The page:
The most true sentence that can be used and holds up to its meanings in any situation is “This Too Shall Pass”. In happy circumstances, it breaks your heart, but in sad situations, these four words are the epitome of wisdom. We as human beings are nothing but a collection of feelings and emotions, without them, we are mere machines. The trauma that our nation went through a couple of days ago, is a clear example of how barbaric this creature can be, but do try to understand that it’s only a human being, capable of inflicting such atrocity, and it is also the same species, that endures it, deals with it and stands up again.
Yes, we stumble in the process, we grieve, we mourn, we wail, we howl, we cry, but we also look for answers and solutions on how to bounce back and return to life again. Right now when I am writing these words, my heart aches and bleeds, the amount of grief I felt over the Peshawar carnage is absolutely un explainable, and I am sure it must be a sentiment shared by nearly everyone reading these words. We all share this sorrow, we all feel this pain. And yes, the cruelest reality is that we all have to face this situation and move on.
This is Life.
These are the times when you see the fragility and finality of fate in all its bare, bitter glory. Moving on does not mean you have forgotten the tragedy, it only indicates, that you still hold your faith in the future. This is the debt on us, by those souls that departed to heaven. We have to remember their sacrifice, and that too in a productive way. I am not being overtly positive or optimistic, but trust me being negative and pessimistic is not the best of the options here.
According to psychologists, the “Terrible Ten” disasters, after exposure to which people are most likely to experience Post Traumatic Stress Disorder and Acute Anxiety Attacks, include “Multiple causalities and acts of terrorism, incidents involving children and incidences with huge media coverage that last for a significant time and have a negative outcome”. Sadly, we went through all three of the above. As a nation, we have strongly condemned this brutal butchery of our beautiful little angels. But today is the next day, and this is a cold hard fact that we all need to understand and digest.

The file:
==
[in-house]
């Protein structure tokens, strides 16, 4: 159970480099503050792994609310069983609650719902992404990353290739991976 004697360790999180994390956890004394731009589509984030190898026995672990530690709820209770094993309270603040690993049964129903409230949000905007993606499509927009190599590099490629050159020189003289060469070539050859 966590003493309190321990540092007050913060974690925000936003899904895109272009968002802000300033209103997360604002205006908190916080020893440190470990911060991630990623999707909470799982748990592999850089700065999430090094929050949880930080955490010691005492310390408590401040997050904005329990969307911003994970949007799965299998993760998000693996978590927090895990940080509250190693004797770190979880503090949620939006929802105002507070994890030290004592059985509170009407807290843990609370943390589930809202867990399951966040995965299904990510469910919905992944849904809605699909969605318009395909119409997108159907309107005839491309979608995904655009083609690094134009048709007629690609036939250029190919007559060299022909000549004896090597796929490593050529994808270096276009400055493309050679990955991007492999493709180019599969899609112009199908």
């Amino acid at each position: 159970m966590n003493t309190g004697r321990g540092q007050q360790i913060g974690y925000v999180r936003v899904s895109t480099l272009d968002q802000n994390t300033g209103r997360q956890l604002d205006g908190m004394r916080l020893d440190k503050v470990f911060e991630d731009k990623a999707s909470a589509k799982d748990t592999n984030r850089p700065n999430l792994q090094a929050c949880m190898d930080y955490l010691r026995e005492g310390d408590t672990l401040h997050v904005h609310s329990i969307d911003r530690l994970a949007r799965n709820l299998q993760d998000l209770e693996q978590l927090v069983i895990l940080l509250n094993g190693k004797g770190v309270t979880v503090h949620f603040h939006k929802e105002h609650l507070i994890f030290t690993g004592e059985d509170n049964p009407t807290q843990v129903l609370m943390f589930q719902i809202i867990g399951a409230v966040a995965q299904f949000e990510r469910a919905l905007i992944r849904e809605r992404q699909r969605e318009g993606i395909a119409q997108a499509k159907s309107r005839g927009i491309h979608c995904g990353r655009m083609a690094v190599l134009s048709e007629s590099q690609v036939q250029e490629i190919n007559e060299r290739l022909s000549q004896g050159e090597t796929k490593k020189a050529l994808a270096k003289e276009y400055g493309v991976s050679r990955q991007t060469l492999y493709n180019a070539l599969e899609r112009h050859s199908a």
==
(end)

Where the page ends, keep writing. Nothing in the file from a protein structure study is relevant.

Then comes the Survivors Guilt, Yes, I am ashamed that I am still alive, yes I am remorseful that I am sleeping in the comfort of my warm cozy bed tonight, and I swear to God, I am extremely sorry that I am breathing and living in the time, where an educational institution that smelt of innocence, youth, mischief and discipline in the dawn, reeked of death at dusk. I was breathing and alive that day, when mothers sent their kids to school in clean spotless uniforms in the morning and received them back in blood-soaked coffins in caskets in the evening, where fathers dropped their sons smiling at the school gate and identified their lifeless bodies in hospital emergency a few hours later and had to put them to rest six feet under the soil.
Trust me, I know the pain of losing a kid, if it was in my capacity, I would have gladly given my life to bring back a few seconds of someone’s child’s life. Had it been in my hands, I would have hunted down and killed those barbarians with my own bare hands who are responsible for this massacre. But no, I have to stay sane, in these times of extreme insanity and grief, I have to keep my head straight. Hard and hard beyond words this task is, but me, you and everyone around us, has to realize that we are broken, but not defeated.
We all have to gather our sorrows, our grief and put it to some use. We need to pledge that we will move forward, not forgetting anything that happened, but making sure, in all our capacity to prevent any more pictures emerging on internet of blood soaked little shoes or tiny feel tied at toes with a bandage. We all have to say no to terrorism, and show those beasts, that they can hit us, and hit us hard, but they have to pay the price.
On the first Monday of this year, a brave boy “Aitzaz Hassan” embraced martyrdom, while stopping a suicide bomber to enter his school, I wrote a Eulogy for him, today, I do not want to write another eulogy, i want to pen down a pledge. I promise today, that I will do, in my personal capacity, anything that will make a difference, in any one’s life. This is my take on dealing with Post Terrorism Stress Disorder. This is my word my sons and daughters, and on behalf of every sane human being, I promise that you will never be forgotten.
(Written in the memory of 141 people who lost their lives in a terrorist attack on Army Public School Peshawar on 16th December, 2014)
18th December, 2014